A train trip.

Last week, I rode the train from Indianapolis to Seattle in part I hoped to get something interesting in the way of a Newspaper column and I did. Actually I got two, the second of which I just sent off to the papers. The Following is the first of the two. I will have more to say on the subject later.

Back in February, my wife Susie decided that looking at pictures of our new grandson was not enough to fulfill her grandmotherly duties so we booked her an April flight to Seattle where our son, Joe and his wife are busy adapting to parenthood. We did not buy a ticket for me because I have been suffering through a severe case of procrastination for the past several months, the effects of which have left several domestic tasks hanging over my head. Since Susie would be gone for 3 weeks, I reasoned that I would be able to get a lot of work done without any of those pesky interruptions that she is capable of producing.
A couple of days after she left, I realized my plan wasn’t going to work. I couldn’t shake the feeling of martyrdom that I was experiencing. Phone calls from Susie revealed that she was eating fresh seafood and playing with our grandson while I was on my hands and knees planting potatoes. It just didn’t seem fair. I decided I would just join her.
However, a half day long search on the computer for an economical plane ticket revealed that inexpensive flights are hard to find when making last minute travel plans. I was on the verge of staying home until I had a conversation with my brother-in-law. He, a new grandfather himself, reminded me that grandchildren are babies for only a little while so I went back to my airline search for something that would fit my budget. Along the way, I checked with AMTRAK, our quasi-government rail system. Their website convinced me that that the price was reasonable for the 53 hour trip on the Empire Builder, a train that travels across the northern two thirds of the United States.
It only took a moment for me to decide to travel by train, something I have wanted to do anyway since Joe moved to Seattle some years ago. The ride would give me a chance to seek out a bit of solitude, something that is impossible to do when you marry a girl from a big family. I knew that this was a rare chance for me to experience that feeling. When I explained to Susie what I was doing, she did not understand this quest for solitude. She also didn’t like the idea of all that riding with nothing to do but eat, read, sleep and look out the window at the ever changing scenery. Not me. I enjoy any or all of those things and I also appreciated having the time to just sit quietly by myself and contemplate my navel , hoping for enlightenment. (note 2)
Now before all you adventure seekers get excited and start making reservations, I should warn you that train travel is not for everyone. I suspect that anyone with a Type A personality, for example, might not like it. There is also that matter of spending two nights sleeping in a coach seat, a prospect that for some ungodly reason, sounded like one of those adventures I was sorely in need of. (note 1). Sleeper berths were available but were way outside my budget.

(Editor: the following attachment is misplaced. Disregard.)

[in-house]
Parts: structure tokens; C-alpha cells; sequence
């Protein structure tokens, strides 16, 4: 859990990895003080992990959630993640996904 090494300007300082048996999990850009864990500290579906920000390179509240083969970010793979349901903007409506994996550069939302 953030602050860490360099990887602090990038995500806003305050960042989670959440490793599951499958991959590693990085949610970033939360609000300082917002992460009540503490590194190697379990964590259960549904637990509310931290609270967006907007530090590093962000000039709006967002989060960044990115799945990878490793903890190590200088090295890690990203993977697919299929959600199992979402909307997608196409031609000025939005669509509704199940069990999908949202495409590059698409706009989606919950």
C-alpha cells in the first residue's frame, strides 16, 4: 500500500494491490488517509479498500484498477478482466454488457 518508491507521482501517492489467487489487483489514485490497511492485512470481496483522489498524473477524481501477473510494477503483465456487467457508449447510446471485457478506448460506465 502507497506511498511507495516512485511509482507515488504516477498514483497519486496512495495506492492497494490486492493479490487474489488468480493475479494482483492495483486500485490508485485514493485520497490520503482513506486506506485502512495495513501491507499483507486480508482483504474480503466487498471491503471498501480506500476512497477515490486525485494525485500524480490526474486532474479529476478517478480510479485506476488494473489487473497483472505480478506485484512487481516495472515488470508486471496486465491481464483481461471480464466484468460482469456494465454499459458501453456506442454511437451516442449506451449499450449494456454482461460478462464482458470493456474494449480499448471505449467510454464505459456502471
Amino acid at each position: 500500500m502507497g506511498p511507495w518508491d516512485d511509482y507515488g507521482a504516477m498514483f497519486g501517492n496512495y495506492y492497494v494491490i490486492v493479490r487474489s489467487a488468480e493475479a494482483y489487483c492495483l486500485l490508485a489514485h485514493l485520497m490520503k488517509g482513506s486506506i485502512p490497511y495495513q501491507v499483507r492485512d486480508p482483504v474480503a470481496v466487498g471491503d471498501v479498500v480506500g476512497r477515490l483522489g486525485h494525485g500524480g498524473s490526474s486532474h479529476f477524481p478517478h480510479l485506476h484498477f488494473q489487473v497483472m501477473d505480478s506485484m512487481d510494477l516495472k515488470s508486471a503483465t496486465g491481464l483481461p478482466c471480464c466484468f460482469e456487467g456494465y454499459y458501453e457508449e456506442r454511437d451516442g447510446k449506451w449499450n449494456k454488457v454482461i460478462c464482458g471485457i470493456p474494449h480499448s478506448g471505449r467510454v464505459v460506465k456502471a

The first leg of the trip required a trip from Indianapolis to Chicago where I was to catch the Empire Builder. I found myself surprised by the number of people waiting to board the train when I arrived at Union Station in Indianapolis, a 125 year old Romanesque and cavernous old clock towered structure right out of a Harry Potter movie. For some reason, I was under the assumption that nobody traveled on trains anymore. That is not true. Unlike me, a person seeking adventure, many people use the train for everyday transportation.
It didn’t take long to find that out. Shortly after leaving the station, I was just getting comfortable with my newspaper and a 2 dollar cup of coffee when a middle aged lady with unruly, dirty blonde hair tapped me on the shoulder, interrupting my musings.
“I noticed back at the station that you have a cell phone. If I give you five bucks, would you call someone in Lafayette and tell them I’m coming home? I need someone to pick me up.” She said.
My first thought, given the fact that I’m still quite good looking, was that instead of someone picking her up, she was trying to pick me up. Good Lord, what should I do? Thinking quickly, I replied…..
Whoops! I’m afraid we will have to wait to find out what I had to say because I have just exceeded my allotted space. Tune in again next week, folks.
* * * * * *
G2 notes:
Note 1. Trying to sleep while sitting up was not an adventure. It is not something old people should be doing. Curling up in the fetal position is worse, even with the advantage of having an empty seat next to you I don’t have the room to list the aches and pains a body can accumulate while squirming around through the night until the sun comes up. On the other hand, with the aid of a pain pill and the walking required to get to the lounge car for a cup of coffee in the morning, the pains can become only a dull ache.
Note 2: I have yet to experience any illumination while metaphorically staring at my belly button because I keep wondering how all that lint got in there.

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About geetwo

I am a 69 year old (in 2009) retired I.T. consultant. My wife, Susie and I travel in an RV 6 to 8 months a year. I write a humor / travel column for several print publications on a weekly basis.
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